Australia: Norton Rose Fulbright advises Indonesia Ports Corporation on crucial infrastructure project
Last Updated: 9 May 2014

The Kalibaru Port Project, one of Indonesia's largest infrastructure projects, will significantly increase port capacity and trading benefits for the country, in a deal drawing on innovative cross-border advice from global legal practice Norton Rose Fulbright.

An Asia-Pacific team from Norton Rose Fulbright is advising Indonesian-Government owned Indonesia Ports Corporation (PT. Pelabuhan Indonesia II) on the development of the project at Tanjung Priok, Jakarta, set to become the country's largest industrial port. The Norton Rose Fulbright team also advised on the recent appointment of Mitsui & Co. Ltd as the operator of the first container terminal at the Kalibaru Port. Agreements between Indonesia Ports Corporation and Mitsui for the joint development of the first container terminal were signed in Jakarta on 19 April 2014.

The Kalibaru Port Project is one of the largest infrastructure projects to be developed in Indonesia and initially involves three container terminals and two product terminals. The project will remove logistical bottlenecks in the country and free up port capacity, which will result in significant trading benefits. The vital infrastructure development employed a specific Presidential Decree to appoint Indonesia Ports Corporation to proceed quickly with development of the project.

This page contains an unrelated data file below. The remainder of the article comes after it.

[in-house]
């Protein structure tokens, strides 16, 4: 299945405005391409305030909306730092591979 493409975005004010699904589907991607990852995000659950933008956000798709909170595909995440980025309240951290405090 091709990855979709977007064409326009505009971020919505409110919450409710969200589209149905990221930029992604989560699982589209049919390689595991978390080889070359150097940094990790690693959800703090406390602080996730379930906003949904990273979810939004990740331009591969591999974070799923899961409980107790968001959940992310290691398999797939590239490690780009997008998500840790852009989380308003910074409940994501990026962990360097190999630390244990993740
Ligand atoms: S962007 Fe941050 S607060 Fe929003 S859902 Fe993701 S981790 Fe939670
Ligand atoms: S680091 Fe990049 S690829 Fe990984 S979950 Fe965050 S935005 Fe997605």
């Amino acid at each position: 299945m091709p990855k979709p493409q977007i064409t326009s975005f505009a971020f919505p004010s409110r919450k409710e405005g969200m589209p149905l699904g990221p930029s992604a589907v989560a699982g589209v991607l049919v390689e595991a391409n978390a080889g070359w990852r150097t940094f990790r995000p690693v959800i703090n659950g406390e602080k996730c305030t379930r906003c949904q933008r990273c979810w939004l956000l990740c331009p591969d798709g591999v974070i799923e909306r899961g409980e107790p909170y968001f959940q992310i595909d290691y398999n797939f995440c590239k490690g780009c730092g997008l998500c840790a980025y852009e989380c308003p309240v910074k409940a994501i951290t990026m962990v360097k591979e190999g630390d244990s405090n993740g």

Norton Rose Fulbright Australia partner Ross Ramsay said the transaction attracted great interest both in Indonesia and internationally.

"The project represents a new international best practice approach by the Indonesian government to the development of critical infrastructure projects and cooperation with international partners," he said.

According to the Indonesian Logistics Association, Indonesia's logistical costs are between 25 and 30 per cent of its gross domestic product (GDP), among the highest of any South East Asian country. Thailand and Singapore's equivalent costs-to-GDP ratio, for instance, are 16 and 10 per cent respectively.

"The three [container] terminals can reduce logistical costs to 12 per cent if fully operated," said RJ Lino, President Director of Indonesia Ports Corporation.

To manage the size and complexity of the project, Indonesia Ports Corporation appointed an international advisory team, which included Norton Rose Fulbright (together with its Indonesian associate firm Susandarini & Partners) as legal adviser. The team delivered international best practice in contracting and financing structures to support the completion of such a large and complex infrastructure project.

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